Commenting on the brief, WineAmerica President David Sloane said, “Many states, including Michigan , prohibit wineries in other states from shipping their products directly to consumers, while permitting local wineries to engage in such commerce.  This leaves out-of-state wineries at the mercy of cartel-like distributors who prefer to market the top 50 to 100 wine brands promising the largest profits and easiest sales, and excluding wineries with smaller followings and limited production capacities.   By refusing to market the products of small wineries, these distributors are effectively preventing consumers in discriminatory states from buying most of the wine labels in this country.”

“What’s worse,” Sloane continued, “politically powerful wholesaler interests in these states have ruthlessly opposed the establishment of any alternative market mechanism, such as limited direct shipment, to help smaller wineries cope with this problem.  It’s no coincidence that the states with the greatest consumer demand for wine remain closed to direct shipments from out-of-state wineries, including New York (third largest market), Florida (second), Texas (fourth), New Jersey (fifth), Massachusetts (sixth), Ohio (twelfth) and Michigan (eleventh).  Wholesalers have fought at every turn to prevent any diminution of their exclusivity, insisting that every drop of alcohol go through their warehouses, while at the same time refusing to market the products of small wineries.  This untenable discrimination must be brought to an end by the Supreme Court,” Sloane said.

“The local wine industry, encouraged by state laws that enable producers to work outside of normal distribution channels, remains the fastest growing form of agritourism in the U.S. today.  However,” Sloane warned, “unless the Supreme Court makes good on the Constitution’s guaranty of a national marketplace, America ’s wineries and their growth potential will be severely handicapped.”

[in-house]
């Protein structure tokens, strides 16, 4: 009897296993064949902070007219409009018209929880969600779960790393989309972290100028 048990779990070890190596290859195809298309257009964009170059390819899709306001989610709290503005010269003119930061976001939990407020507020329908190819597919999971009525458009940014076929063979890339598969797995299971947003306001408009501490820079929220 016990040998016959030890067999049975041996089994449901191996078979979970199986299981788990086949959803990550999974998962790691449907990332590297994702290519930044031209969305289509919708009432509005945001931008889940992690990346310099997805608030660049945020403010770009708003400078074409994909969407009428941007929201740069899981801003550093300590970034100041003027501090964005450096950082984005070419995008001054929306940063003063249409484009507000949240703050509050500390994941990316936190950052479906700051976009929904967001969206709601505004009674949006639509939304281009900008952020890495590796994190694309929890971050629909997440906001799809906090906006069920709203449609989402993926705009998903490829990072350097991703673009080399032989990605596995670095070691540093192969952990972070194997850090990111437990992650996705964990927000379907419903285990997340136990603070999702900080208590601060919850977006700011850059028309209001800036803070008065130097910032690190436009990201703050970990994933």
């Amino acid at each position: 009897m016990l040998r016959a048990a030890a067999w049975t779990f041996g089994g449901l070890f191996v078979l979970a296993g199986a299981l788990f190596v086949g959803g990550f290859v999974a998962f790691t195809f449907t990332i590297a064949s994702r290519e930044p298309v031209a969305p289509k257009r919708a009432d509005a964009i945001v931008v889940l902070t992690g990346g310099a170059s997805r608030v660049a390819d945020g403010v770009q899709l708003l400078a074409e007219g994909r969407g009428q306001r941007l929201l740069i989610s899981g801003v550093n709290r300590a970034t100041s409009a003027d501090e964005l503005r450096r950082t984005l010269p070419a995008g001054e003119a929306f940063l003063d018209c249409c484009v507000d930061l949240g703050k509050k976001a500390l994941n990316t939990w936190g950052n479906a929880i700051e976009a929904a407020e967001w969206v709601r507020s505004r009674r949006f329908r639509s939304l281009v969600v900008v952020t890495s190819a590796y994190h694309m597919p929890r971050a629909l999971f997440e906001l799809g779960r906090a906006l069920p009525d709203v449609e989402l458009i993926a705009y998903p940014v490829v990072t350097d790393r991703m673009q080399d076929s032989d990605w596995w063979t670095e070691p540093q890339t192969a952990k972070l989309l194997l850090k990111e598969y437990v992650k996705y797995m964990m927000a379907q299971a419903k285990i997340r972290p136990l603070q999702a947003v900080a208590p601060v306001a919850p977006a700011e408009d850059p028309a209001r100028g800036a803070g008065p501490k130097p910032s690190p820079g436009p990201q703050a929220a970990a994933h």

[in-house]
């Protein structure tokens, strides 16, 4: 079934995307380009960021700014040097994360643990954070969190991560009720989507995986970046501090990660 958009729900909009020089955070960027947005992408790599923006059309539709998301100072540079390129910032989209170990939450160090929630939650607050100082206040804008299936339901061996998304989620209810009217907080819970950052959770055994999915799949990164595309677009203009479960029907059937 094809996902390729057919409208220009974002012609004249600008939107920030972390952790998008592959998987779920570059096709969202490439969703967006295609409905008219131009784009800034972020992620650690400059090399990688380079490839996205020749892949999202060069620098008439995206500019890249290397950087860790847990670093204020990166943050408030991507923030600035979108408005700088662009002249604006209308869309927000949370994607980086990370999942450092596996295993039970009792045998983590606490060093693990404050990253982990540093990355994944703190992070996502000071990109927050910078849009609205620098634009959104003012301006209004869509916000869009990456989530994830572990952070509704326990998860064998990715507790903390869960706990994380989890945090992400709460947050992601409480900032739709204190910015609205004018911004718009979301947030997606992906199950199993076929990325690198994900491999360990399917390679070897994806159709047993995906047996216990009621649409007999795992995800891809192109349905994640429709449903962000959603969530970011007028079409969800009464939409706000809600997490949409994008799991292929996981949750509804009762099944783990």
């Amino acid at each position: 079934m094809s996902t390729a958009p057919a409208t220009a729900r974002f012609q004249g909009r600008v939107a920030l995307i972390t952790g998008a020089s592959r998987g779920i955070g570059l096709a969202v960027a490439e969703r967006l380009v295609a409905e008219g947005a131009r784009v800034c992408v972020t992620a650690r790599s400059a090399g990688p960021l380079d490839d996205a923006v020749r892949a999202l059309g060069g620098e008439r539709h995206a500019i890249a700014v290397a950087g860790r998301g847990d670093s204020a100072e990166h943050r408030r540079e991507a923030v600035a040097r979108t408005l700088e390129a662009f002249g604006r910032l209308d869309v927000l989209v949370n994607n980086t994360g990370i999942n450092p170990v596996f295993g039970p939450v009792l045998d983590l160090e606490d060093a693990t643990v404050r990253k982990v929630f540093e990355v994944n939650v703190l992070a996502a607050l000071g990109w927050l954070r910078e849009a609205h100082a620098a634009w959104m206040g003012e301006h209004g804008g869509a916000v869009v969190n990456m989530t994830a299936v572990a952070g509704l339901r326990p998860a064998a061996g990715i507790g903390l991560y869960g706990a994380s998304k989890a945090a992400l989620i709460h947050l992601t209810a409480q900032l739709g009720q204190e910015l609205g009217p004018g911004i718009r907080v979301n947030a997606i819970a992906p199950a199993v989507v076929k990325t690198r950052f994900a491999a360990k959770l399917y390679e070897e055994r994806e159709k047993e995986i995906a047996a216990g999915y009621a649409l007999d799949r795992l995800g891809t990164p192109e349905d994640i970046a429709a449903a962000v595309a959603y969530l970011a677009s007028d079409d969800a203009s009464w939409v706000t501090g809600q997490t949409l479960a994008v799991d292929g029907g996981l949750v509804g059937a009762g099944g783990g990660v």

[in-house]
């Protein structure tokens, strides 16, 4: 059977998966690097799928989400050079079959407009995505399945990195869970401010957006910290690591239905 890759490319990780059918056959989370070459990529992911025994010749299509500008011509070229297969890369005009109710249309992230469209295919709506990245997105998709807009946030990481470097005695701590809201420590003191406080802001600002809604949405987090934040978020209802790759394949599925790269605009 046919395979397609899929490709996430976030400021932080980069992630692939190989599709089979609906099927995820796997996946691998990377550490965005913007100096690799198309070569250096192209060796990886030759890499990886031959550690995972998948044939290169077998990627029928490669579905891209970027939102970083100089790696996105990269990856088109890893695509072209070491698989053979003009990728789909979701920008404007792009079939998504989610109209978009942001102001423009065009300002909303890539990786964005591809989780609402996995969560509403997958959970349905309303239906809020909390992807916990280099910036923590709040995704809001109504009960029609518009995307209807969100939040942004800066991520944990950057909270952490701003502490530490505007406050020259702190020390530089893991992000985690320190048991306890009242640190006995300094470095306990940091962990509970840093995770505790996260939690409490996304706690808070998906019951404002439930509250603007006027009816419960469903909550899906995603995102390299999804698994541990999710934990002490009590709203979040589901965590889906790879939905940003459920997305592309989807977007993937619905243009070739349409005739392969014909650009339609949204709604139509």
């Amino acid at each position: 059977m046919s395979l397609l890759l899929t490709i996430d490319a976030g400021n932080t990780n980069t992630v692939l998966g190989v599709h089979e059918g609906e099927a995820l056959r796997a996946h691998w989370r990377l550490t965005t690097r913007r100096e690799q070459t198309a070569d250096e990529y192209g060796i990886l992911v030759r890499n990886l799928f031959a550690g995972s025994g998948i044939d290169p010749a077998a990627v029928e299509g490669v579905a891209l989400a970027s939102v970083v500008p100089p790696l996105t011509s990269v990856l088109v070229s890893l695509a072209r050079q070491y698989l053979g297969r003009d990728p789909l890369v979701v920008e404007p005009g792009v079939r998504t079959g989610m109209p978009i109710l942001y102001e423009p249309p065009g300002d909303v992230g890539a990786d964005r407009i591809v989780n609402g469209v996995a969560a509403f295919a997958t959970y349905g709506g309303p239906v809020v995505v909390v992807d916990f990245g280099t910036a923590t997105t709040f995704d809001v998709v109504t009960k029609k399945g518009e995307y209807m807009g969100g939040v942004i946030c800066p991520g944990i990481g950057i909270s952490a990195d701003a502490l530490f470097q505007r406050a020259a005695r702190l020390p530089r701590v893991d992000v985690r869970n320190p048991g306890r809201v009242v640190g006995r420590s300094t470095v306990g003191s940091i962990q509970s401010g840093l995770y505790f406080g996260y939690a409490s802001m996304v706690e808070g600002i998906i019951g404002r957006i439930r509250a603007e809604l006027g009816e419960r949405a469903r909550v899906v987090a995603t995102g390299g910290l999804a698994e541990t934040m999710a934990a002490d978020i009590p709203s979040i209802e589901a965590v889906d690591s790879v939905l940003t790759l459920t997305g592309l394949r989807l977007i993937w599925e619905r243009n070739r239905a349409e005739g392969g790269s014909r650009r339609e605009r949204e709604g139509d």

Find out more in the complete brief
(Adobe Acrobat Reader Format)

Fact Sheet on Local and Regional Wine Industry

Industry Growth

  • Since 1980, the number of U.S. wineries has quadrupled, from 919 to 3,726 in 2004.

  • All 50 states now have wineries, and more than half are in states other than California.

  • Most states have fostered the growth of local wineries by allowing them to have tasting rooms, sell directly to consumers and ship wine to in-state customers.

Structure of Industry

  • Of the 3,700+ wineries in the U.S., all but the top 50 to 100 producers are small, family owned and operated farm enterprises.

  • A typical winery occupies 20 acres and produces 4,000 cases of wine per year, either from its own fruit, or fruit grown by local farmers.

  • More than 70 percent of the nation’s wineries produce fewer than 10,000 cases annually, and more than four-fifths produce fewer than 25,000 cases.

  • According to U.S. Treasury Department data, the 50 largest American wineries account for 87 percent of the wine sold by volume.

Benefits of Local Wine Industries

  • Small wineries are important to rural economies. They generate capital investment, create jobs, spur tourism and economic development, advance farmland protection and discourage urban sprawl.

  • A typical new family winery will provide regular employment for five to ten people, and will have annual sales of $200,000 to $1.5 million.

  • In areas where wineries flourish, restaurants, bed-and-breakfasts, inns, retail boutiques, farm and other craft businesses also succeed.